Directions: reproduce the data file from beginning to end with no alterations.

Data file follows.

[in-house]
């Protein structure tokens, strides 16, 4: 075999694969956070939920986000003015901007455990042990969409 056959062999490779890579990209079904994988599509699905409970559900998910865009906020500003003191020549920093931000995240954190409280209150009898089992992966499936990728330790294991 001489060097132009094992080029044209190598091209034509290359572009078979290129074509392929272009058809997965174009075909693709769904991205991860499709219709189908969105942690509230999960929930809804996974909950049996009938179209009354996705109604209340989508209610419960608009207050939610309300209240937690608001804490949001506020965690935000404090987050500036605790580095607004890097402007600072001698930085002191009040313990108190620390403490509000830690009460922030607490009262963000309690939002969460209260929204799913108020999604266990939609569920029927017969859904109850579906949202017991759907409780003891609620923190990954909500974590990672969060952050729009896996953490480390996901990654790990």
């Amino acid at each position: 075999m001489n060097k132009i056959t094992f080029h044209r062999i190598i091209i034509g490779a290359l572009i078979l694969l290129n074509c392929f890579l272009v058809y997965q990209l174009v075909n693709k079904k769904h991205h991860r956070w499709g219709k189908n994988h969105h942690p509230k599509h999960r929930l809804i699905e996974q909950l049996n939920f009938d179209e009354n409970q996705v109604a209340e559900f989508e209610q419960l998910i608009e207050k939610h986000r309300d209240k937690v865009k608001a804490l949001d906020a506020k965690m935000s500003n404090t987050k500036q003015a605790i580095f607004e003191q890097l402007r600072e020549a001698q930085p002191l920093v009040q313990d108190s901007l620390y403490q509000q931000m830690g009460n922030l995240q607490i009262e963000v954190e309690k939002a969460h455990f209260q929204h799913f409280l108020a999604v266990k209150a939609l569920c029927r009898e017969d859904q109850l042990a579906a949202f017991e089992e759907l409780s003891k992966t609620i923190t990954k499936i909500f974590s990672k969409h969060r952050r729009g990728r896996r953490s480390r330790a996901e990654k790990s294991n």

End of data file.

[in-house]
């Protein structure tokens, strides 16, 4: 075999694969956070939920986000003015901007455990042990969409 056959062999490779890579990209079904994988599509699905409970559900998910865009906020500003003191020549920093931000995240954190409280209150009898089992992966499936990728330790294991 001489060097132009094992080029044209190598091209034509290359572009078979290129074509392929272009058809997965174009075909693709769904991205991860499709219709189908969105942690509230999960929930809804996974909950049996009938179209009354996705109604209340989508209610419960608009207050939610309300209240937690608001804490949001506020965690935000404090987050500036605790580095607004890097402007600072001698930085002191009040313990108190620390403490509000830690009460922030607490009262963000309690939002969460209260929204799913108020999604266990939609569920029927017969859904109850579906949202017991759907409780003891609620923190990954909500974590990672969060952050729009896996953490480390996901990654790990």
């Amino acid at each position: 075999m001489n060097k132009i056959t094992f080029h044209r062999i190598i091209i034509g490779a290359l572009i078979l694969l290129n074509c392929f890579l272009v058809y997965q990209l174009v075909n693709k079904k769904h991205h991860r956070w499709g219709k189908n994988h969105h942690p509230k599509h999960r929930l809804i699905e996974q909950l049996n939920f009938d179209e009354n409970q996705v109604a209340e559900f989508e209610q419960l998910i608009e207050k939610h986000r309300d209240k937690v865009k608001a804490l949001d906020a506020k965690m935000s500003n404090t987050k500036q003015a605790i580095f607004e003191q890097l402007r600072e020549a001698q930085p002191l920093v009040q313990d108190s901007l620390y403490q509000q931000m830690g009460n922030l995240q607490i009262e963000v954190e309690k939002a969460h455990f209260q929204h799913f409280l108020a999604v266990k209150a939609l569920c029927r009898e017969d859904q109850l042990a579906a949202f017991e089992e759907l409780s003891k992966t609620i923190t990954k499936i909500f974590s990672k969409h969060r952050r729009g990728r896996r953490s480390r330790a996901e990654k790990s294991n």